Feb.14 was not originally intended for romance
The true history of Valentine’s Day is somewhat of a mystery. No one really knows for sure who St. Valentine was or why we celebrate him every Feb. 14. Speculations have risen that it was a holiday simply made from Hallmark. We asked students to enlighten us with their ideas.
Rachael Carter, a senior Spanish major said, “(St. Valentine) killed sluts and whores for the church and they loved him for this so they made him a Saint. But then he found out his true love was a whore and he had to kill her.”
Matt Shirazi, a senior psychology major said, “He was the patron Saint of prostitutes and his amorous ways lead to our celebrations of today.”
Lynn Berry, a junior sociology and psychology major, said, “He was a lonely guy but one day he fell madly in love with a girl. Then she died, but before she died she had their baby and that was Cupid. So he was inspired by his first love and he wanted to spread (love) all over the world. Now, (Feb. 14) is Cupid’s birthday.”
Jeff Dye, a junior history major, said, “(Valentine’s Day) is a holiday created by Hallmark. (St. Valentine) is a fictional character (that we celebrate) to increase revenue between Easter and Christmas. It’s a girl’s excuse to get more free things from guys.”
Avi Chandra, a senior chemistry major, said, “St. Valentine was kind of like the Mendel of love. He performed love experiments and saw the outcomes. He recorded these and kept a clear record (of the outcomes). So transcribing monks started taking girls out on Feb. 14.”
According to History.com, there are several theories in circulation today regarding who St. Valentine really was and why we celebrate him. One of the more popular theories claims that St. Valentine was a priest who defied the Roman Emperor Claudius II when he outlawed marriage. The Emperor felt that men made better soldiers if they did not have wives and families to worry about back home. St. Valentine continued to perform marriage ceremonies, however, believing that Claudius’ ban was an injustice to the Roman people. In return, Emperor Claudius II ordered St. Valentine to be put to death.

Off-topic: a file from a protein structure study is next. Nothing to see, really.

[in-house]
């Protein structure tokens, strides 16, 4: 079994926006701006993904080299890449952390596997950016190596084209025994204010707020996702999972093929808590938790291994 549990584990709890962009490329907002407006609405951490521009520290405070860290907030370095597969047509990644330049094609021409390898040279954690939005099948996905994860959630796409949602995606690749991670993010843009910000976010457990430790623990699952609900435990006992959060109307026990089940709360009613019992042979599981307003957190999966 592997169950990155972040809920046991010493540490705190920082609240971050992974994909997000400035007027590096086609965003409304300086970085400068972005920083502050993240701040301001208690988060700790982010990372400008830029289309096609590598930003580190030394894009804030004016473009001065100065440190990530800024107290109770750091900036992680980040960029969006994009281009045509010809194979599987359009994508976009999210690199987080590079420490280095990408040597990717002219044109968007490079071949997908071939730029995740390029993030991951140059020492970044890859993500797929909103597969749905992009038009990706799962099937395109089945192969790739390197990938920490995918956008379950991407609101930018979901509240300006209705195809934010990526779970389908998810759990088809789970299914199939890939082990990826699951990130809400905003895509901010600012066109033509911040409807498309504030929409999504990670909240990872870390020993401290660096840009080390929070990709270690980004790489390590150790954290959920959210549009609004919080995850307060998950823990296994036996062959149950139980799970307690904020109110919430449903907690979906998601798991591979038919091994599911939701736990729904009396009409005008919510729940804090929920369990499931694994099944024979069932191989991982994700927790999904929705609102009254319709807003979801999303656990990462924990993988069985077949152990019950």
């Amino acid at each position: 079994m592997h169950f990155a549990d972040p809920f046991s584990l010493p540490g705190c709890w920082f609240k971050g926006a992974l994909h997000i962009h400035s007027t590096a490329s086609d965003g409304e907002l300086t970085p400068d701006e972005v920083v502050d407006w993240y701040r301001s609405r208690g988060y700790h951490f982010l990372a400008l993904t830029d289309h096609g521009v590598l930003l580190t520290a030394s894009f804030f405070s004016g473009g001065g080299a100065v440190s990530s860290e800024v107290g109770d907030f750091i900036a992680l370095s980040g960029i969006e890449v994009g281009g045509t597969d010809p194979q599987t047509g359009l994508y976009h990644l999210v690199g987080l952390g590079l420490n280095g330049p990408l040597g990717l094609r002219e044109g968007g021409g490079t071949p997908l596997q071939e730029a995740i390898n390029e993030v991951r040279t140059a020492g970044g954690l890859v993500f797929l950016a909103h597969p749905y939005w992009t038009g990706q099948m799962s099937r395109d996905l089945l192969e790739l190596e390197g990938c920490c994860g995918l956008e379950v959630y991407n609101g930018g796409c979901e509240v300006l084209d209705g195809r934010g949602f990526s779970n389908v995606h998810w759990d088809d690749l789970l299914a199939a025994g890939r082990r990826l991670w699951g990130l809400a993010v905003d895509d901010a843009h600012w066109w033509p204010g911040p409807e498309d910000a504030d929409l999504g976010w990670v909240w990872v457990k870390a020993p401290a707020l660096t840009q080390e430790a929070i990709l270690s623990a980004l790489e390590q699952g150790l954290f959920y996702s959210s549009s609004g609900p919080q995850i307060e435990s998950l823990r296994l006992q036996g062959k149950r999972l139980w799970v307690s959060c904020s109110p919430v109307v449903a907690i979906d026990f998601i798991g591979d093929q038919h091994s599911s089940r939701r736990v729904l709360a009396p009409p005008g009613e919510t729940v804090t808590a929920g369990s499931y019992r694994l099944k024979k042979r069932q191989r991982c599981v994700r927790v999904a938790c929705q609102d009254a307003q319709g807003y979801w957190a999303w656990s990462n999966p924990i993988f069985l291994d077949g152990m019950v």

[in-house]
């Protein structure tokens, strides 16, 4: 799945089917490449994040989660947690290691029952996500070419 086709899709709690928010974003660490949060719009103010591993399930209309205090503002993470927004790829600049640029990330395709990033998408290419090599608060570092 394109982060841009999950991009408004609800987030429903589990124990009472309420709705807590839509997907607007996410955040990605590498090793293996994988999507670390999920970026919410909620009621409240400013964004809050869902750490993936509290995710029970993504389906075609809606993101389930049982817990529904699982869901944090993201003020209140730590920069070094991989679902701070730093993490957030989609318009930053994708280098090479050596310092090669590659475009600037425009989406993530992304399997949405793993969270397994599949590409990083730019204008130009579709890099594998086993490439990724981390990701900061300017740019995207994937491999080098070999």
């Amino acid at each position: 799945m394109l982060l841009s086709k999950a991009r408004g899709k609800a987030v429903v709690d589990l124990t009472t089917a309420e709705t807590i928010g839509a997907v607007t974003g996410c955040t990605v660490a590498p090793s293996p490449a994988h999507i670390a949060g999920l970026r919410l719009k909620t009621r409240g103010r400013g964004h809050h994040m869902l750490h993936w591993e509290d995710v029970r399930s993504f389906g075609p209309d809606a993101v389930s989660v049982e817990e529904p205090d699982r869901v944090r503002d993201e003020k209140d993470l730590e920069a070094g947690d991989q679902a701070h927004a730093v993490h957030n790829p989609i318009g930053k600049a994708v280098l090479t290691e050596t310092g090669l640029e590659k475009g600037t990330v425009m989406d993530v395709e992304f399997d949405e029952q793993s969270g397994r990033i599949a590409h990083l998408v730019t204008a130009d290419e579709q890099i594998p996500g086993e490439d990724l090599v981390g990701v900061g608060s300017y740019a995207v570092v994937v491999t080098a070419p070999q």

Another legend claims that Valentine’s Day is celebrated in the middle of February, not to commemorate the death of St. Valentine, but instead as the recognition of the ancient pagan Lupercalla festival. Romans believed February to be the beginning of spring and a month of purification. Lupercalla was a festival of fertility and the Romans tried to “Christianize” it by combining the fertility and purification aspects into one ritual. An order of Roman priests would sacrifice a dog for purification and a goat for fertility. Women would then touch the sliced hides of the goat in hopes of becoming more fertile in the coming year. Then they placed their names in a large urn and all of the bachelors in the city would pick out names and be paired with that woman for the rest of the year. Since these matches often resulted in marriage, Pope Gelasius declared Feb. 14 Valentine’s Day in 498 A.D.
These are only a few legends according to History.com. To find out more go to History.com .
Contact Campus Press Staff Writer Ashley Herzberger at Ashley.Herzberger@thecampuspress.com.